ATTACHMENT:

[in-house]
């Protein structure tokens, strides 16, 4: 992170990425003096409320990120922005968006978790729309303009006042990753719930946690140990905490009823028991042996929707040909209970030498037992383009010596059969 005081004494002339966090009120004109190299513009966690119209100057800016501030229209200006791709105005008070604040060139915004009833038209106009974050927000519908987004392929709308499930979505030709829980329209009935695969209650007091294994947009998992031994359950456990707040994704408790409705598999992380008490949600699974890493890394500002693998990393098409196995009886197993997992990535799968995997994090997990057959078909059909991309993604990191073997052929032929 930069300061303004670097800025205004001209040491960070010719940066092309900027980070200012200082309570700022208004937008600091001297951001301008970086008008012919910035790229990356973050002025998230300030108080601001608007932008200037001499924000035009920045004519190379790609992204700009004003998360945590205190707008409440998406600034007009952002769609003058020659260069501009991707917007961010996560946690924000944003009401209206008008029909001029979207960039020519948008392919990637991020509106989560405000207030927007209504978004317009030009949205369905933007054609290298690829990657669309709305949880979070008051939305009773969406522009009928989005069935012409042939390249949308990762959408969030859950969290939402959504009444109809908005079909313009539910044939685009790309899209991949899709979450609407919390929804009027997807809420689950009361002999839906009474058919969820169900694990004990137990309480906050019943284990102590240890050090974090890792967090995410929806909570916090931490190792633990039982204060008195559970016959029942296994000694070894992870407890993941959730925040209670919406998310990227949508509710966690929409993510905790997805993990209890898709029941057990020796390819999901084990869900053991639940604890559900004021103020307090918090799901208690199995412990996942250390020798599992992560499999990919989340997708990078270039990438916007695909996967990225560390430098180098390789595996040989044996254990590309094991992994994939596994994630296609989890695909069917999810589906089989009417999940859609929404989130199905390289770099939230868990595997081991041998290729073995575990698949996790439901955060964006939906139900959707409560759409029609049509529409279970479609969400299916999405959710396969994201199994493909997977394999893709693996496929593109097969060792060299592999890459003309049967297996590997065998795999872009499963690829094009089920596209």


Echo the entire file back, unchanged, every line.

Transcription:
[in-house]
């Protein structure tokens, strides 16, 4: 992170990425003096409320990120922005968006978790729309303009006042990753719930946690140990905490009823028991042996929707040909209970030498037992383009010596059969 005081004494002339966090009120004109190299513009966690119209100057800016501030229209200006791709105005008070604040060139915004009833038209106009974050927000519908987004392929709308499930979505030709829980329209009935695969209650007091294994947009998992031994359950456990707040994704408790409705598999992380008490949600699974890493890394500002693998990393098409196995009886197993997992990535799968995997994090997990057959078909059909991309993604990191073997052929032929 930069300061303004670097800025205004001209040491960070010719940066092309900027980070200012200082309570700022208004937008600091001297951001301008970086008008012919910035790229990356973050002025998230300030108080601001608007932008200037001499924000035009920045004519190379790609992204700009004003998360945590205190707008409440998406600034007009952002769609003058020659260069501009991707917007961010996560946690924000944003009401209206008008029909001029979207960039020519948008392919990637991020509106989560405000207030927007209504978004317009030009949205369905933007054609290298690829990657669309709305949880979070008051939305009773969406522009009928989005069935012409042939390249949308990762959408969030859950969290939402959504009444109809908005079909313009539910044939685009790309899209991949899709979450609407919390929804009027997807809420689950009361002999839906009474058919969820169900694990004990137990309480906050019943284990102590240890050090974090890792967090995410929806909570916090931490190792633990039982204060008195559970016959029942296994000694070894992870407890993941959730925040209670919406998310990227949508509710966690929409993510905790997805993990209890898709029941057990020796390819999901084990869900053991639940604890559900004021103020307090918090799901208690199995412990996942250390020798599992992560499999990919989340997708990078270039990438916007695909996967990225560390430098180098390789595996040989044996254990590309094991992994994939596994994630296609989890695909069917999810589906089989009417999940859609929404989130199905390289770099939230868990595997081991041998290729073995575990698949996790439901955060964006939906139900959707409560759409029609049509529409279970479609969400299916999405959710396969994201199994493909997977394999893709693996496929593109097969060792060299592999890459003309049967297996590997065998795999872009499963690829094009089920596209």